10 SES 16 F JS, Teach for All in Europe and Beyond: Examining the emergence and impact of a globally-marketed education policy
Joint Symposium NW 10 and NW 23
This study examines the Teach First initiative in Norway, which is an informal part of the Teach For All global policy network established worldwide (Straubhaar & Friedrich 2015). The Teach For All idea of teacher education differs from and challenges the national pathways of teacher professionalization (Seddon, Ozga & Levin, 2013; Ellis et al. 2016). As Seddon et al. (2013) points out; global policy ideas such as Teach For All are mediated by the national and local cultures in which they are embedded, allowing local cultures to produce particular localized formations. Thus, this study aims to clarify the motives and objectives behind the establishment of Teach First Norway (TFN). How and why was this global programme brought into the Norwegian context and in what ways has TFN been shaped in and by its local contexts? TFN was launched in 2010 through collaboration between the Oslo educational authorities, the University of Oslo, and the energy company Statoil. Like other TFAll programmes, TFN is framed within the in the concept of a mission, which, for TFN, is to “meet the major challenges in education and science subjects by developing skilled graduates into effective and inspiring teachers” (www.teachfirstnorway.no). Consequently, TFN only recruits science graduates into the two-year programme. To explore the above research question, this study includes an analysis of webpages from different national contexts (Ellis et al. 2016), relevant policy documents and qualitative interviews with key representatives of the three collaborating partners. Interviewees include university-based teacher educators involved with TFN, teacher unions and university faculty voicing some resistance to the TFN idea, and key actors’ involved in the establishment and implementation of the programme. These multiple perspectives are then analysed to highlight wider concerns and impacts of TFN in Norway. Finally, the paper also addresses the prevailing perception that participants in TFAll programmes constitute a fairly uniform and “exclusive” group of participants (Labaree, 2010) who are joining mainly a “graduate employment scheme” (Smart et al. 2009). However, research shows that TFN candidates represent a rather heterogeneous group with complex career motivations and various goals (Nesje, 2016; Nesje, Canrinus & Strype, 2018). Consequently, the study explores a group of alumni TFN candidates’ perceptions of TFN’s stated mission and explore what they consider to be potential means of effectively addressing the problem of recruitment of teachers in the STEM-subjects.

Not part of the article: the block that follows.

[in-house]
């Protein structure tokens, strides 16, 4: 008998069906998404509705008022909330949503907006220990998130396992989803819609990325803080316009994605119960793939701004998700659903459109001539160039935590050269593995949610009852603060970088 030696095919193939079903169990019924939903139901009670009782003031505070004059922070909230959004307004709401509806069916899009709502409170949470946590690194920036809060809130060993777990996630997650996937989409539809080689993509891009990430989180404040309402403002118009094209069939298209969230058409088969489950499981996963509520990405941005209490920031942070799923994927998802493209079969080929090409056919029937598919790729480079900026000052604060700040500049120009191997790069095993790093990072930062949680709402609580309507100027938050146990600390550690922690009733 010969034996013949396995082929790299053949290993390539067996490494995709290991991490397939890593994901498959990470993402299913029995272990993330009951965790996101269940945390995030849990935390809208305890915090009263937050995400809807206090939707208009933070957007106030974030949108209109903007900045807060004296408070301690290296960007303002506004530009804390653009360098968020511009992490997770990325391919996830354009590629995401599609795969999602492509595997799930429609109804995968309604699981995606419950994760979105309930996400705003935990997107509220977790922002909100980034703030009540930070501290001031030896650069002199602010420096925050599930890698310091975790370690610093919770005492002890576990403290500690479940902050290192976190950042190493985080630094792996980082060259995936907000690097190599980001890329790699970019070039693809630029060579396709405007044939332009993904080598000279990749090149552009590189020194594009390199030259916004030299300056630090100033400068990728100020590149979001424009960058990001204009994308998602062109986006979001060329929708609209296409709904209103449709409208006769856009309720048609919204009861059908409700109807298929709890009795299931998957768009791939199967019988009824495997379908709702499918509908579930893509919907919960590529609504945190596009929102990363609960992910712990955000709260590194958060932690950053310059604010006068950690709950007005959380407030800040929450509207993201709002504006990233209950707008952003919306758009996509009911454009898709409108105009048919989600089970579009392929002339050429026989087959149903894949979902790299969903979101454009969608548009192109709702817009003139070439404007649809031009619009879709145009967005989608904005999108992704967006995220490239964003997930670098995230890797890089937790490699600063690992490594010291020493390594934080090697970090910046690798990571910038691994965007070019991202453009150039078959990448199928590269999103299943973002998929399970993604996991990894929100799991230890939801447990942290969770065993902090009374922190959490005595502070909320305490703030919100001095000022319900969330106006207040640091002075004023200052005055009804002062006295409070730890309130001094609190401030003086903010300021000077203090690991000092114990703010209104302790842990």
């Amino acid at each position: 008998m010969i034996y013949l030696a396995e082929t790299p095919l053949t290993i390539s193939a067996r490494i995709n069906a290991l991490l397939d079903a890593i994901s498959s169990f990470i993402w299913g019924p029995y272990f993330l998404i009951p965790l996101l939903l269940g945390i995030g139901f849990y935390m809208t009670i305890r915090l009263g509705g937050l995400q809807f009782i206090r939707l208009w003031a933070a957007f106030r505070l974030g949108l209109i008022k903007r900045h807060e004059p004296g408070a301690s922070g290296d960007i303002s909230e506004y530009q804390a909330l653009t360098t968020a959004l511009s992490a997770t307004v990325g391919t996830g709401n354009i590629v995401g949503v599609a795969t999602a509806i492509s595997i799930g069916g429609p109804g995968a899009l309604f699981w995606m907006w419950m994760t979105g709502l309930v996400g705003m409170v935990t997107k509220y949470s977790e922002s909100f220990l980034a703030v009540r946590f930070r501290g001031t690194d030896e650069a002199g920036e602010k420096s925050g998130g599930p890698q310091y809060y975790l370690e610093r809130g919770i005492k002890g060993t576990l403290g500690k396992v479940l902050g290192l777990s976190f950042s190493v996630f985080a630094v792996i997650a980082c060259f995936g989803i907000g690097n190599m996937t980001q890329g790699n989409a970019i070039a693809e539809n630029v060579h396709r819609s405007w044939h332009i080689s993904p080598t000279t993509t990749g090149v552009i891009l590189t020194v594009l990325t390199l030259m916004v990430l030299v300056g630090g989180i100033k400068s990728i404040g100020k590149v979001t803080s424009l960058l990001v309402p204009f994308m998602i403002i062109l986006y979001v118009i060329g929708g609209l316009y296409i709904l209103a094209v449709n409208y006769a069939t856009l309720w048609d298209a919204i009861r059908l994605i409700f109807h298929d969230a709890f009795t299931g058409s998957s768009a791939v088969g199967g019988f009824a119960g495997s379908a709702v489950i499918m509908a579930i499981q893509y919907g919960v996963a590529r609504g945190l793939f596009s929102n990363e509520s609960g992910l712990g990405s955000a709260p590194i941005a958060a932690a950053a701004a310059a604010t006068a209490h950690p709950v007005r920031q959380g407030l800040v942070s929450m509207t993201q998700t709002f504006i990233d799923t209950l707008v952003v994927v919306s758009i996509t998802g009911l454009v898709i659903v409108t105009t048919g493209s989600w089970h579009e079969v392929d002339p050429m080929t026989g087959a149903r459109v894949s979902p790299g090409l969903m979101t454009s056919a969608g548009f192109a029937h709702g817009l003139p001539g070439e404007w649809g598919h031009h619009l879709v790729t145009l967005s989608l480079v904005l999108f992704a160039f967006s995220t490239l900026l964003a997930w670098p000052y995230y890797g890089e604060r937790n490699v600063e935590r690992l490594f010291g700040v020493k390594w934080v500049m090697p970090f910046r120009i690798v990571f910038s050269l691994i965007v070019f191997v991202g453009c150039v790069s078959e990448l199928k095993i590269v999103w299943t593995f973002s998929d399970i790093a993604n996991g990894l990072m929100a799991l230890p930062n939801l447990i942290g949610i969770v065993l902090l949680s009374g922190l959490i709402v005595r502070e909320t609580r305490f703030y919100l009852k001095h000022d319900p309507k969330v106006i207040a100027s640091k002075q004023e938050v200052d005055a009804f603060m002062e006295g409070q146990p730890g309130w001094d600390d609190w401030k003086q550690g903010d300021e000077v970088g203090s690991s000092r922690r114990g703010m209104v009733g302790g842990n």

Ellis, V. et al. (2016) ‘Teaching other people’s children, elsewhere, for a while: the rhetoric of a travelling educational reform’, Journal of Education Policy, 31(1), pp. 60–80. Labaree, D. (2010) ‘Teach for America and Teacher Ed: Heads They Win, Tails We Lose’, Journal of Teacher Education, 61(1–2), pp. 48–55. Nesje, K. (2016) ‘Teach First Norway - who joins and what are their initial motivations for teaching?’, Acta Didactica Norge, 10(2), pp. 150–178. Nesje, K., Canrinus, E. T., & Strype, J. (2018). “Trying on teaching for fit”–Development of professional identity among professionals with multiple career opportunities. Teaching and Teacher Education, 69, 131-141. Seddon, T., Ozga, J.& Levin, J. (2016) ‘Global Transitions and Teacher Professionalism’, in Seddon, T. and Levin, J. (eds) World Yearbook of Education 2013: Educators, Professionalism and Politics: Global Transitions, National Spaces and Professional Projects. 1st edition. Abingdon, Oxon, U.K.: Routledge, pp. 3–24. Smart, S. et al. (2009) ‘Processes of middle-class reproduction in a graduate employment scheme.’, Journal of Education and Work, 22(1), pp. 35–53. Straubhaar, R. and Friedrich, D. (2015) ‘Theorizing and Documenting the Spread of Teach For All and its Impact on Global Education Reform’, Education Policy Analysis Archives (23).
00. Central Events (Keynotes, EERA-Panel, EERJ Round Table, Invited Sessions)
Network 1. Continuing Professional Development: Learning for Individuals, Leaders, and Organisations
Network 2. Vocational Education and Training (VETNET)
Network 3. Curriculum Innovation
Network 4. Inclusive Education
Network 5. Children and Youth at Risk and Urban Education
Network 6. Open Learning: Media, Environments and Cultures
Network 7. Social Justice and Intercultural Education
Network 8. Research on Health Education
Network 9. Assessment, Evaluation, Testing and Measurement
Network 10. Teacher Education Research
Network 11. Educational Effectiveness and Quality Assurance
Network 12. LISnet - Library and Information Science Network
Network 13. Philosophy of Education
Network 14. Communities, Families and Schooling in Educational Research
Network 15. Research Partnerships in Education
Network 16. ICT in Education and Training
Network 17. Histories of Education
Network 18. Research in Sport Pedagogy
Network 19. Ethnography
Network 20. Research in Innovative Intercultural Learning Environments
Network 22. Research in Higher Education
Network 23. Policy Studies and Politics of Education
Network 24. Mathematics Education Research
Network 25. Research on Children's Rights in Education
Network 26. Educational Leadership
Network 27. Didactics – Learning and Teaching
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